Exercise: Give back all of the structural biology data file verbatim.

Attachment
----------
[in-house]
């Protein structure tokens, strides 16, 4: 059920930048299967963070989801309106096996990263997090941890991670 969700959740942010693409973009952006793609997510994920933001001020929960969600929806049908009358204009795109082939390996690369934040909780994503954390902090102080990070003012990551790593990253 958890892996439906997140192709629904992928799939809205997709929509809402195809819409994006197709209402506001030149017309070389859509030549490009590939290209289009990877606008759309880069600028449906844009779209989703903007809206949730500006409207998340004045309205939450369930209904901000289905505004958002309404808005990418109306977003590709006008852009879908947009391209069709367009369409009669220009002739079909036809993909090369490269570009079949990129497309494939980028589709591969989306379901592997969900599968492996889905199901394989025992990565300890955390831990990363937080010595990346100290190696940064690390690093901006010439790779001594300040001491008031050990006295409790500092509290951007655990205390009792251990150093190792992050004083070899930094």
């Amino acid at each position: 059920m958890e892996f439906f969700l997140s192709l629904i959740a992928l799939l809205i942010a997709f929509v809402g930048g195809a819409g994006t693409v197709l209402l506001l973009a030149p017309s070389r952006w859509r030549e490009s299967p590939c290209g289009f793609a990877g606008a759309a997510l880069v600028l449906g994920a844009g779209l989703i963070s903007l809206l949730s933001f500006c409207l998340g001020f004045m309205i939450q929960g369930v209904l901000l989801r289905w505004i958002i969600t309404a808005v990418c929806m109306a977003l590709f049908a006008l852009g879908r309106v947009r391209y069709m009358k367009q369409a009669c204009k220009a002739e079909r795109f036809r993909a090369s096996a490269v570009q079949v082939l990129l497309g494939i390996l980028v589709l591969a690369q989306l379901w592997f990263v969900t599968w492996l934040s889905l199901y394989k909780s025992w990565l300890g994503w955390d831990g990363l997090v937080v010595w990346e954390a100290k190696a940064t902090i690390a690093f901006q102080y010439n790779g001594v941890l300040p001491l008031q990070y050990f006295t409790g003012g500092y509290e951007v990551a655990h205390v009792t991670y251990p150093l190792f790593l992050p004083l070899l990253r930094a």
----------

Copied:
[in-house]
């Protein structure tokens, strides 16, 4: 059920930048299967963070989801309106096996990263997090941890991670 969700959740942010693409973009952006793609997510994920933001001020929960969600929806049908009358204009795109082939390996690369934040909780994503954390902090102080990070003012990551790593990253 958890892996439906997140192709629904992928799939809205997709929509809402195809819409994006197709209402506001030149017309070389859509030549490009590939290209289009990877606008759309880069600028449906844009779209989703903007809206949730500006409207998340004045309205939450369930209904901000289905505004958002309404808005990418109306977003590709006008852009879908947009391209069709367009369409009669220009002739079909036809993909090369490269570009079949990129497309494939980028589709591969989306379901592997969900599968492996889905199901394989025992990565300890955390831990990363937080010595990346100290190696940064690390690093901006010439790779001594300040001491008031050990006295409790500092509290951007655990205390009792251990150093190792992050004083070899930094």
């Amino acid at each position: 059920m958890e892996f439906f969700l997140s192709l629904i959740a992928l799939l809205i942010a997709f929509v809402g930048g195809a819409g994006t693409v197709l209402l506001l973009a030149p017309s070389r952006w859509r030549e490009s299967p590939c290209g289009f793609a990877g606008a759309a997510l880069v600028l449906g994920a844009g779209l989703i963070s903007l809206l949730s933001f500006c409207l998340g001020f004045m309205i939450q929960g369930v209904l901000l989801r289905w505004i958002i969600t309404a808005v990418c929806m109306a977003l590709f049908a006008l852009g879908r309106v947009r391209y069709m009358k367009q369409a009669c204009k220009a002739e079909r795109f036809r993909a090369s096996a490269v570009q079949v082939l990129l497309g494939i390996l980028v589709l591969a690369q989306l379901w592997f990263v969900t599968w492996l934040s889905l199901y394989k909780s025992w990565l300890g994503w955390d831990g990363l997090v937080v010595w990346e954390a100290k190696a940064t902090i690390a690093f901006q102080y010439n790779g001594v941890l300040p001491l008031q990070y050990f006295t409790g003012g500092y509290e951007v990551a655990h205390v009792t991670y251990p150093l190792f790593l992050p004083l070899l990253r930094a």